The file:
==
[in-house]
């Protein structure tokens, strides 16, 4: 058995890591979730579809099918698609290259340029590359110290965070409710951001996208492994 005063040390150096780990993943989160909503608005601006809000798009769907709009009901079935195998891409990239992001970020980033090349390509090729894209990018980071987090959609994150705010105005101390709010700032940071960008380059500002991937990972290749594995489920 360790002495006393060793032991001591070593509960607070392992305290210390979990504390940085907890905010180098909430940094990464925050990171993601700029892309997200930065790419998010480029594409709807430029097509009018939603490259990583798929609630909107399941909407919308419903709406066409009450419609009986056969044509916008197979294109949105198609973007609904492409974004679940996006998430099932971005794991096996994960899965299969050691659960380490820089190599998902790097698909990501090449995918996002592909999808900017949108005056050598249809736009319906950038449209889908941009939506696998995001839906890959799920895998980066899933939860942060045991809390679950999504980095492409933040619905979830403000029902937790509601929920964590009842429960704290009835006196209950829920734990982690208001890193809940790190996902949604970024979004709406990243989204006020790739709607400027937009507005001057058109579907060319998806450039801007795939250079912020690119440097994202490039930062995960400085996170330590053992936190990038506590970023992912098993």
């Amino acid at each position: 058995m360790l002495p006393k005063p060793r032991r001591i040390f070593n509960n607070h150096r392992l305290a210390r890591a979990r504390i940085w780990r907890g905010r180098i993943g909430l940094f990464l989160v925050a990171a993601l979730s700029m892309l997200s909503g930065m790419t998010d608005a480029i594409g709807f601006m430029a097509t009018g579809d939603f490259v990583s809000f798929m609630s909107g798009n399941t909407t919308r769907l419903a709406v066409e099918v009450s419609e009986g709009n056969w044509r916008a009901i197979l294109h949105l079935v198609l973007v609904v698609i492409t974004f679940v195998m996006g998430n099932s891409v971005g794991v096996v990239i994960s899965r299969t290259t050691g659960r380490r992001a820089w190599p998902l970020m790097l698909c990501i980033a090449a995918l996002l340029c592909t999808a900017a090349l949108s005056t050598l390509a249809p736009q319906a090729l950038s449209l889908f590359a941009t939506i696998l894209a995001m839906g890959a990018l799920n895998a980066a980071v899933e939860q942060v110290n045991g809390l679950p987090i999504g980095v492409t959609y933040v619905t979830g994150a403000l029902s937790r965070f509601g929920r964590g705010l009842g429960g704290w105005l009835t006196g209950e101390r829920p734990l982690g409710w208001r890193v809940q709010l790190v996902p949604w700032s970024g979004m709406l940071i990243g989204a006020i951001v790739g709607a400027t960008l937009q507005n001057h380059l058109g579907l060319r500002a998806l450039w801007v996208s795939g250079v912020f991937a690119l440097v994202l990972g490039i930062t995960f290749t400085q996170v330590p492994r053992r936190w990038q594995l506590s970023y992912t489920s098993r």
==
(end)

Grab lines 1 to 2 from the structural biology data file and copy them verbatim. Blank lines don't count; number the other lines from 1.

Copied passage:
[in-house]
């Protein structure tokens, strides 16, 4: 058995890591979730579809099918698609290259340029590359110290965070409710951001996208492994 005063040390150096780990993943989160909503608005601006809000798009769907709009009901079935195998891409990239992001970020980033090349390509090729894209990018980071987090959609994150705010105005101390709010700032940071960008380059500002991937990972290749594995489920 360790002495006393060793032991001591070593509960607070392992305290210390979990504390940085907890905010180098909430940094990464925050990171993601700029892309997200930065790419998010480029594409709807430029097509009018939603490259990583798929609630909107399941909407919308419903709406066409009450419609009986056969044509916008197979294109949105198609973007609904492409974004679940996006998430099932971005794991096996994960899965299969050691659960380490820089190599998902790097698909990501090449995918996002592909999808900017949108005056050598249809736009319906950038449209889908941009939506696998995001839906890959799920895998980066899933939860942060045991809390679950999504980095492409933040619905979830403000029902937790509601929920964590009842429960704290009835006196209950829920734990982690208001890193809940790190996902949604970024979004709406990243989204006020790739709607400027937009507005001057058109579907060319998806450039801007795939250079912020690119440097994202490039930062995960400085996170330590053992936190990038506590970023992912098993």